We all like quests… right?? Well, mine has to do with getting the most out of my battery on my aging laptop. Aging that includes the power-providing battery. I already have a head start on this with my laptop specs. It is a Dell Inspirion 700m. It is also based on the Centrino platform, which was Intel’s first major play into laptop powersaving. Included within are an arsenal of powerful components that use minimal power (at the time).
My specific laptop was based off of the Carmel platform. It includes an Intel Pentium M 1.6GHz processor with variable speeds ranging from 600MHz to 1.6GHz, the Intel 2200BG wireless networking card, and the (unfortunately) low-powered 855 Chipset which includes Intel Extreme Graphics 2. Also included is a 12.1″ widescreen LCD, which I am sure uses less power than some of the larger screens out there.
I already had low power-consumption in mind when I installed Slackware (started with 10.2). I installed cpufreq-utils and cpufreqd which allowed me to adjust my processor speed depending on certain power conditions. I also purchased a larger battery (on this model the battery is in the back, so the larger one extends further out the back). The original was a 4-Cell that provides 2200mAh. I replaced that with an 8-cell that provides 4400mAh of power. When the battery was new it provided a whooping 5 hours of battery life. Sadly batteries will dwindle and the power it is capable of putting out will shorten over time.
So to get to the point of my quest, my goal was to get the maximum life out of my laptop. The reason was that I was getting ready to go on leave. I currently am stationed at Ramstein Air Base in Germany, and flight times back to the states are kinda long. So I wanted to be able to use my laptop for as long as possible while I was flying (partially due to the fact that I can’t sleep on planes, even when assisted with sleep medication). So with the help of Google, I was able to come up with the following.
First things first, I found I needed to re-compile my kernel. This will be distro-specific, due to different distros compiling kernels different ways. Mine will all be based off of Slack 12.1 which is the version I was running at the time. The biggest reason for me, was to included tickless-support, which basically only wakes up the processor when there is something for it to do.
Next was to get a program called PowerTOP (PowerTOP needs certain things built into the kernel, the items needed are listed on their site). It is developed by Intel and is used to show what is causing your processor to wake from its low power state. The other benefit it gives is it will tell you some information on how to use less power, such as disabling Bluetooth, or setting a lower scan rate for your wireless. It provides hotkeys so you can change these directly in the program without exiting. It also provides the actual commands that it uses to change these. This way you can make them into a script (like I did).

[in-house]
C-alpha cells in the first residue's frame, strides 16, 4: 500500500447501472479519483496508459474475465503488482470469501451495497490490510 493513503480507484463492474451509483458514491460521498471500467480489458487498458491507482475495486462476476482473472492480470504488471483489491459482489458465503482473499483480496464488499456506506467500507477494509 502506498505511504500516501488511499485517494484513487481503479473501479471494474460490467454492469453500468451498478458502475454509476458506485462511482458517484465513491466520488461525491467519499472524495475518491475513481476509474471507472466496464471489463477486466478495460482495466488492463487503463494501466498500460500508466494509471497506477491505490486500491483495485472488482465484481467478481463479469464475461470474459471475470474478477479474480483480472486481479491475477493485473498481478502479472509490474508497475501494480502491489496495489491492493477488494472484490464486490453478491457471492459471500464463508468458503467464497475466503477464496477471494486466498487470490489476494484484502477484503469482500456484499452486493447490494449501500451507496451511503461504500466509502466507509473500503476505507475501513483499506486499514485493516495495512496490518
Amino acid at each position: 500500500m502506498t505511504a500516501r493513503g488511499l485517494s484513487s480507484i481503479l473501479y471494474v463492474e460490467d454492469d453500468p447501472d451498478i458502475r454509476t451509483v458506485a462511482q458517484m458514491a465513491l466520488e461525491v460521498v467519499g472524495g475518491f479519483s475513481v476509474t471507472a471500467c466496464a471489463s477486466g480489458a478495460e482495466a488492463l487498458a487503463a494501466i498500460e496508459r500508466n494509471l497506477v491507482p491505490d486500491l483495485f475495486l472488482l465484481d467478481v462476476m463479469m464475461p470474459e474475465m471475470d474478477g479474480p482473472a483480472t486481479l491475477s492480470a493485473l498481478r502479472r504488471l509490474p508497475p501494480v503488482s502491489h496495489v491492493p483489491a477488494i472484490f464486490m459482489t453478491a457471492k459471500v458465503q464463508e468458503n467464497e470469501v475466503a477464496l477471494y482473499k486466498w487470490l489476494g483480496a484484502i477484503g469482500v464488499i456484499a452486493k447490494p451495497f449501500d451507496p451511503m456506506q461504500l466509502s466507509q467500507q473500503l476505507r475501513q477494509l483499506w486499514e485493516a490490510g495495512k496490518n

Some of the functionality it wants to change may not be beneficial for everyday use of a laptop (like disabling Bluetooth). So if you want some of these to run everytime you run your laptop you could add them to your system startup, which in Slackware is under /etc/rc.d/rc.local (distros vary in their startup procedures, so yours may be different). For other times (like when on a plane and you don’t want any wireless devices running) you can make a specific script for it that you run when needed.
Another tool worth mentioning is laptop-tools. This is a script that will run in the background and whenever the laptop starts using the battery, it automatically will provide powersavings. There is a detailed article about what it does here.
Now come the common sense items. People should realize these, but lets face it… everyone has brain-farts.
- Dim your laptop screen to the lowest level still viewable. The higher the brightness of your LCD screen, the more power your backlight will consume.
- Don’t use your CD/DVD drive. It uses a lot of power to spin a disc. Their are plenty of tutorials to convert your dvd’s to a file on your hard drive.
- Don’t use external devices. Even an external mouse or usb drive will use additional power.
- Depending on your distro you may want to consider using a different window manager. Some window managers have a lot of programs running in the background that will take up processing power and in turn use more of your battery. While I normally run KDE 4, I use windowmaker when I am trying to save power.
- Disable 3D acceleration. Again, this will use unnecessary processing power. You can do this in your /etc/X11/xorg.conf file by commenting out the Load dri and glx modules. Just put a # in front of them.
- Disable any unused services. If you won’t be using your webserver or database software, there is no reason to be running those in the background. You can add any of these to your powersave script.
- Disable any unused hardware. You can do this by removing the modules. If you won’t be using usb, then remove it. Some of the devices you may want to consider disabling are: firewire, pcmcia slot, bluetooth, wireless, card readers, and more.
- The more obvious one is, if possible, buy a larger battery. This will be dependent on the laptop, because some laptops do not have any larger batteries available. Worst case, buy a new one to replace your aging battery.
Unfortunately I don’t have an amount of extra life this gave me, but I did lower my wake-ups from idle per second by more than 400 wake-ups. And this is just when I am using KDE4. With switching to windowmaker I was able to lower the total amount to 40-60 wake-ups per second. Granted, when I am running my video player that number does go up, but the lower the number of wake-ups the less power your processor will consume.